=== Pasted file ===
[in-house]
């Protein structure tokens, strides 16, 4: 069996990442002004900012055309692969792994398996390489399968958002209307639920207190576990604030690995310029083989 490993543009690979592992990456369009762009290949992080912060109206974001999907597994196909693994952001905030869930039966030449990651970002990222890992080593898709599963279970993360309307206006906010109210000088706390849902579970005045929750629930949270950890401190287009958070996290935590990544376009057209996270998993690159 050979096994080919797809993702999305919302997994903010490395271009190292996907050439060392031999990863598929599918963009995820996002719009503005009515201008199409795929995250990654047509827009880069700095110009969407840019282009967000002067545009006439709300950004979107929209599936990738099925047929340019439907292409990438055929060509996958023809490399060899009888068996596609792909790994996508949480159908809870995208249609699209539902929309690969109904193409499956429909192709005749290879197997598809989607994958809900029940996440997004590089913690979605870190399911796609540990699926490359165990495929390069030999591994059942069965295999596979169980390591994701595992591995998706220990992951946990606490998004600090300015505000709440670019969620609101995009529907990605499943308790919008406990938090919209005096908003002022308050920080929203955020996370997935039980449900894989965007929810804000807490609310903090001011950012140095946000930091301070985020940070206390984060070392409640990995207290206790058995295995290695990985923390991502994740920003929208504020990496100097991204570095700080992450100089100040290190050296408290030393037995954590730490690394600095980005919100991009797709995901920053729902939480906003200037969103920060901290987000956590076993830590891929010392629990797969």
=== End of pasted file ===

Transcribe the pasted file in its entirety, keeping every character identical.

[in-house]
């Protein structure tokens, strides 16, 4: 069996990442002004900012055309692969792994398996390489399968958002209307639920207190576990604030690995310029083989 490993543009690979592992990456369009762009290949992080912060109206974001999907597994196909693994952001905030869930039966030449990651970002990222890992080593898709599963279970993360309307206006906010109210000088706390849902579970005045929750629930949270950890401190287009958070996290935590990544376009057209996270998993690159 050979096994080919797809993702999305919302997994903010490395271009190292996907050439060392031999990863598929599918963009995820996002719009503005009515201008199409795929995250990654047509827009880069700095110009969407840019282009967000002067545009006439709300950004979107929209599936990738099925047929340019439907292409990438055929060509996958023809490399060899009888068996596609792909790994996508949480159908809870995208249609699209539902929309690969109904193409499956429909192709005749290879197997598809989607994958809900029940996440997004590089913690979605870190399911796609540990699926490359165990495929390069030999591994059942069965295999596979169980390591994701595992591995998706220990992951946990606490998004600090300015505000709440670019969620609101995009529907990605499943308790919008406990938090919209005096908003002022308050920080929203955020996370997935039980449900894989965007929810804000807490609310903090001011950012140095946000930091301070985020940070206390984060070392409640990995207290206790058995295995290695990985923390991502994740920003929208504020990496100097991204570095700080992450100089100040290190050296408290030393037995954590730490690394600095980005919100991009797709995901920053729902939480906003200037969103920060901290987000956590076993830590891929010392629990797969």